This species has at least 18 different calls, that can be correlated with definite modes of behaviour. These belong to 3 functional groups, those being social contact, aggressive, defensive, and annunciatory behaviours. Their great reliance upon vocal communication is part of their survival strategy upon recognition of an enemy. A Bushbaby's eyes cannot move in their sockets, and so the head is continually active when searching for prey. They have highly developed hearing, and their ears have a complex series of folds, which enables them to position the source of a sound very accurately. Hearing is acute enough to hear the gliding of an owl.
Their movements are extremely quick, and they can catch grasshoppers and moths in the air with their front feet, while holding onto a tree with their hind legs. Also nocturnal, the Lesser Bushbaby is very particular about its appearance, grooming conscientiously before embarking on a night's foraging expedition.
Within these locales its preferred habitat is the savannahs, woodlands, riverine bush and the fringes of forests. In particular, near the Limpopo River between points of confluence with the Marico and Notwani Rivers. Being a South African species, it has a relatively high tolerance for temperature variation.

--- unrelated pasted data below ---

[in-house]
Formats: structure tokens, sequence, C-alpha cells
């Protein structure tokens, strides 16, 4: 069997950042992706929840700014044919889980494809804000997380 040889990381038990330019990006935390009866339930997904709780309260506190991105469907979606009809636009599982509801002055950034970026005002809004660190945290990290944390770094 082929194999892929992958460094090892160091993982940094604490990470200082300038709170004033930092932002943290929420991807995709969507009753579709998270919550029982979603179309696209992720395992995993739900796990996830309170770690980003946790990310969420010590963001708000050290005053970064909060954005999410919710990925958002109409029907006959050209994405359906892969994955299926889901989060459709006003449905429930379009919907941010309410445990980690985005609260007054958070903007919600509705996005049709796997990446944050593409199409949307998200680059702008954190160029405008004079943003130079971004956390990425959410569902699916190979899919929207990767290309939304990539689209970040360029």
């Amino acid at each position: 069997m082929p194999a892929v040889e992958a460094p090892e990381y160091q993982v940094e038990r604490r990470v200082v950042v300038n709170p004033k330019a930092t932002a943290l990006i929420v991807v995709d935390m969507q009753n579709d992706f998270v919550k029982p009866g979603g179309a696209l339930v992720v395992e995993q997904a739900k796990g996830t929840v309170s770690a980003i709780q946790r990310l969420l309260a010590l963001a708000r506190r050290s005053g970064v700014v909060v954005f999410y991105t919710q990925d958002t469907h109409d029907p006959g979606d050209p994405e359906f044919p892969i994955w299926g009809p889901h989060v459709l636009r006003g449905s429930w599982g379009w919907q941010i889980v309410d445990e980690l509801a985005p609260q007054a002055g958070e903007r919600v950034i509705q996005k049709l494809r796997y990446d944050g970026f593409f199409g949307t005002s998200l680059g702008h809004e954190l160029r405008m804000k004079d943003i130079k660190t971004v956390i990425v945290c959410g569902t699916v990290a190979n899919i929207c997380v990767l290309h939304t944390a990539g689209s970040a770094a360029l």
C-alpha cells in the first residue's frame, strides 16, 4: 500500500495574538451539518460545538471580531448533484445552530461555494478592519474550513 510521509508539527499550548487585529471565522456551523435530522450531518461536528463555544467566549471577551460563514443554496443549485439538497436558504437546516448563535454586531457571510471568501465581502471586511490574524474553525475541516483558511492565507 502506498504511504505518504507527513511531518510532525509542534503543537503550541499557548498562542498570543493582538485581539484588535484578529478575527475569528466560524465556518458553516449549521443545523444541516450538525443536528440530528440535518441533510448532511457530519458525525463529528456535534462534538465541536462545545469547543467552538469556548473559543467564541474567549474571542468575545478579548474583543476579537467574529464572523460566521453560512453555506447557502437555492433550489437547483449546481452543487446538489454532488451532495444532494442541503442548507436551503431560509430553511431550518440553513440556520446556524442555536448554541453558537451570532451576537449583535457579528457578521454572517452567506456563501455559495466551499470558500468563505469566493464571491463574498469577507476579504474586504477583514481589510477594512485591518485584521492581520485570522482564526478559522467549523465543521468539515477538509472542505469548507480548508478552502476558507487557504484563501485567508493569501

Where they are found
They can be found in Namibia, Botswana, Zimbabwe, Mocambique, Transvaal and Swaziland.
They are preyed upon by the larger Owl species, taken by snakes, servals, African Wild Cats and genets. The main threat to the lesser bushbaby is fire. These animals are not capable of moving over very large distances and may face severe consequences if fire sweeps through their area as this may destroy their available food supply in the areas they frequent. This may help to explain why they are found in the moist and short grass habitats, a form of protection from fire.
Many African tribes are superstitious about this little primate - its laughing, chattering sounds are attributed to a mysterious giant snake with a feathered head, arrayed in rainbow colours, which kills evil intruders by pecking a neat hole in their head!
Thick tailed Bushbaby - Appearance
The thick-tailed bushbaby is the largest galago species. Head and body length ranges from 297 to 373mm, and tail length, from 415 to 473mm. Body size is sexually dimorphic with males being significantly larger than females.